John Milton.

John Milton, based on a painting by Faed. Courtesy Wikimedia Commons.

John Milton
Born December 9 1608(1608-Template:MONTHNUMBER-09)
Bread Street, Cheapside, London, England
Died November 8 1674(1674-Template:MONTHNUMBER-08) (aged 65)
Bunhill, London, England
Occupation Poet, prose polemicist, civil servant
Language English (L1), Latin, French, German, Greek, Hebrew, Italian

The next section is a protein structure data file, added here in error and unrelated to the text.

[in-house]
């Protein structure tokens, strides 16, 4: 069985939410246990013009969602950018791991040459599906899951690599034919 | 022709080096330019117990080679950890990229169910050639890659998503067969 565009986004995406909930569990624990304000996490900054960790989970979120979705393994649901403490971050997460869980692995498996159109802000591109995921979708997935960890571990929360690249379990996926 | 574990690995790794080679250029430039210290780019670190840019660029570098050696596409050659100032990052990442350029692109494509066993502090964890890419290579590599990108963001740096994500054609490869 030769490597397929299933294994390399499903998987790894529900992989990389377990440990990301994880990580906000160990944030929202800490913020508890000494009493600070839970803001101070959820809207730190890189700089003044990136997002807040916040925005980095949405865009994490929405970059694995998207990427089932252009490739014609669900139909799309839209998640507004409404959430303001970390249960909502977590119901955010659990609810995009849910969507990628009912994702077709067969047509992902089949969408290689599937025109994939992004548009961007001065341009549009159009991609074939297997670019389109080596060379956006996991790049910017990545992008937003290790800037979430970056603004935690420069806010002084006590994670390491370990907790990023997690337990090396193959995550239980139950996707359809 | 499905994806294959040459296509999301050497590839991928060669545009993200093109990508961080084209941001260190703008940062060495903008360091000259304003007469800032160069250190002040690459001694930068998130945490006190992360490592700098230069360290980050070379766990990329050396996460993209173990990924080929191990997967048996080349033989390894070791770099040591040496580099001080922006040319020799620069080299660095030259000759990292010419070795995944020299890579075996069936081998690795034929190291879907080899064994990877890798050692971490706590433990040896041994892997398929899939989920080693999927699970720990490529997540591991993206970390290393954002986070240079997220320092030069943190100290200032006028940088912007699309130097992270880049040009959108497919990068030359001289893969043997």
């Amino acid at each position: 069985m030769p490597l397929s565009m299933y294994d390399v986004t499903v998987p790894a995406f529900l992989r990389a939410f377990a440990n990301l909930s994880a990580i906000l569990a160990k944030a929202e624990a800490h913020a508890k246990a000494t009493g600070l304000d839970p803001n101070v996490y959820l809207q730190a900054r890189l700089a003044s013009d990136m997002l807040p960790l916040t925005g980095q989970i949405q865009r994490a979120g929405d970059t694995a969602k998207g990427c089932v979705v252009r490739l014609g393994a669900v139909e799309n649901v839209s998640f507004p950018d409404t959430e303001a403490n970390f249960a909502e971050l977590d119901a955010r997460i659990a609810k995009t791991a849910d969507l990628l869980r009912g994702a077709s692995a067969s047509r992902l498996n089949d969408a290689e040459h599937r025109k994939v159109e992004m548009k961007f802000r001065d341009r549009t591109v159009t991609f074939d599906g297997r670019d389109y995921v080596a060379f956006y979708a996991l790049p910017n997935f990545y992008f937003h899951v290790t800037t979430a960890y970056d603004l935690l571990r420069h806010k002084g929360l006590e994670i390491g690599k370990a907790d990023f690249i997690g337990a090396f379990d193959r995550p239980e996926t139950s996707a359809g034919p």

Notable work(s) Paradise Lost, Paradise Regained

John Milton (9 December 1608 - 8 November 1674) was an English poet, a pamphleteer, and a civil servant for the Commonwealth of England. He is best known for his epic poem Paradise Lost.